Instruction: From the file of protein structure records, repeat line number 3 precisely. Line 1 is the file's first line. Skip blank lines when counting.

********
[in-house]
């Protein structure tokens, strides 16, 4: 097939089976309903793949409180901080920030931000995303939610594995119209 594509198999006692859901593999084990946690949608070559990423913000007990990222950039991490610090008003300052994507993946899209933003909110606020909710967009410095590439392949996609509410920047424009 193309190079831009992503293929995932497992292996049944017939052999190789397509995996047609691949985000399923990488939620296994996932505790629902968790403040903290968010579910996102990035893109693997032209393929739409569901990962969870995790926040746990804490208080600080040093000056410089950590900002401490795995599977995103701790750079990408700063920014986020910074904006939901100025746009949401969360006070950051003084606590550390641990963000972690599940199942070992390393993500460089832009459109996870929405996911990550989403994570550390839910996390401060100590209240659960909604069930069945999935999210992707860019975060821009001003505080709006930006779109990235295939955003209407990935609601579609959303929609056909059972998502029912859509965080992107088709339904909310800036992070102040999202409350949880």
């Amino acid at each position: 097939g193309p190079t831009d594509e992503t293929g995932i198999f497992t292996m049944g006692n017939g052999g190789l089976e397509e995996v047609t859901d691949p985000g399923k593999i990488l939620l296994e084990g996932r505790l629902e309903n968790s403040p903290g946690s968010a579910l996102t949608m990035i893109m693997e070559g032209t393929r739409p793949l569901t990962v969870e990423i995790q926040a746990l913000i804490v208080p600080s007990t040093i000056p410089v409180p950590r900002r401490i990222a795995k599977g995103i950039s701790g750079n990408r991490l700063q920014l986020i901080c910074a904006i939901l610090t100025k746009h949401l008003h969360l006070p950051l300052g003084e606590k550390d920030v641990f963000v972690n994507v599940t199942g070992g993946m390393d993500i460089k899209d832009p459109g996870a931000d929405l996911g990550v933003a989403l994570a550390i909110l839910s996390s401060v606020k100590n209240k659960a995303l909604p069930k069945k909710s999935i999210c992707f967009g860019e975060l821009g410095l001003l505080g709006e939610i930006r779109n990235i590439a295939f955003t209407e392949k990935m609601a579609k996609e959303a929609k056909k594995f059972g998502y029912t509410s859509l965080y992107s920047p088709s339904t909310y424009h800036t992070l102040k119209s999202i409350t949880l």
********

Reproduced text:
């Amino acid at each position: 097939g193309p190079t831009d594509e992503t293929g995932i198999f497992t292996m049944g006692n017939g052999g190789l089976e397509e995996v047609t859901d691949p985000g399923k593999i990488l939620l296994e084990g996932r505790l629902e309903n968790s403040p903290g946690s968010a579910l996102t949608m990035i893109m693997e070559g032209t393929r739409p793949l569901t990962v969870e990423i995790q926040a746990l913000i804490v208080p600080s007990t040093i000056p410089v409180p950590r900002r401490i990222a795995k599977g995103i950039s701790g750079n990408r991490l700063q920014l986020i901080c910074a904006i939901l610090t100025k746009h949401l008003h969360l006070p950051l300052g003084e606590k550390d920030v641990f963000v972690n994507v599940t199942g070992g993946m390393d993500i460089k899209d832009p459109g996870a931000d929405l996911g990550v933003a989403l994570a550390i909110l839910s996390s401060v606020k100590n209240k659960a995303l909604p069930k069945k909710s999935i999210c992707f967009g860019e975060l821009g410095l001003l505080g709006e939610i930006r779109n990235i590439a295939f955003t209407e392949k990935m609601a579609k996609e959303a929609k056909k594995f059972g998502y029912t509410s859509l965080y992107s920047p088709s339904t909310y424009h800036t992070l102040k119209s999202i409350t949880l």